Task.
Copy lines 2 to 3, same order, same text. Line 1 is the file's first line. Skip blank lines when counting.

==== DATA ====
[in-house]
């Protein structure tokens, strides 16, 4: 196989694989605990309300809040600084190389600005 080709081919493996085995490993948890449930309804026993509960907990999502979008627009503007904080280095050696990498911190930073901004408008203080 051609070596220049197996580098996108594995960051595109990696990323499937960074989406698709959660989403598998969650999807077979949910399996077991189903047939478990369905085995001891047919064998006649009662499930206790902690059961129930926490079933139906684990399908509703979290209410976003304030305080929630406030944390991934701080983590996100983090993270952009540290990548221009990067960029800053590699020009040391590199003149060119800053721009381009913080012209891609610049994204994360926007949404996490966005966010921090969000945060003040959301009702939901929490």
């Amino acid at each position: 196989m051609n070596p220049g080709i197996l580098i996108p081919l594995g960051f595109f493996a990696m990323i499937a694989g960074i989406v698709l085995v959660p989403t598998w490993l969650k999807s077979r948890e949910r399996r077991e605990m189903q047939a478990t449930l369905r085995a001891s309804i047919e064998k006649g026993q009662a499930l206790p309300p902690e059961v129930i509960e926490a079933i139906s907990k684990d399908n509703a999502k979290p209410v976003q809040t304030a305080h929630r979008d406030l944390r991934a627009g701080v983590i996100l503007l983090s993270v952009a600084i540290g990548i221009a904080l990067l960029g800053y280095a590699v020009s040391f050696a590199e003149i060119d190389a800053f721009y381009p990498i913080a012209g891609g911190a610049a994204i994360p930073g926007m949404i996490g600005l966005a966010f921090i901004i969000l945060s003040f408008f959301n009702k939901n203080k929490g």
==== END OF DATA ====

């Protein structure tokens, strides 16, 4: 196989694989605990309300809040600084190389600005 080709081919493996085995490993948890449930309804026993509960907990999502979008627009503007904080280095050696990498911190930073901004408008203080 051609070596220049197996580098996108594995960051595109990696990323499937960074989406698709959660989403598998969650999807077979949910399996077991189903047939478990369905085995001891047919064998006649009662499930206790902690059961129930926490079933139906684990399908509703979290209410976003304030305080929630406030944390991934701080983590996100983090993270952009540290990548221009990067960029800053590699020009040391590199003149060119800053721009381009913080012209891609610049994204994360926007949404996490966005966010921090969000945060003040959301009702939901929490």
């Amino acid at each position: 196989m051609n070596p220049g080709i197996l580098i996108p081919l594995g960051f595109f493996a990696m990323i499937a694989g960074i989406v698709l085995v959660p989403t598998w490993l969650k999807s077979r948890e949910r399996r077991e605990m189903q047939a478990t449930l369905r085995a001891s309804i047919e064998k006649g026993q009662a499930l206790p309300p902690e059961v129930i509960e926490a079933i139906s907990k684990d399908n509703a999502k979290p209410v976003q809040t304030a305080h929630r979008d406030l944390r991934a627009g701080v983590i996100l503007l983090s993270v952009a600084i540290g990548i221009a904080l990067l960029g800053y280095a590699v020009s040391f050696a590199e003149i060119d190389a800053f721009y381009p990498i913080a012209g891609g911190a610049a994204i994360p930073g926007m949404i996490g600005l966005a966010f921090i901004i969000l945060s003040f408008f959301n009702k939901n203080k929490g």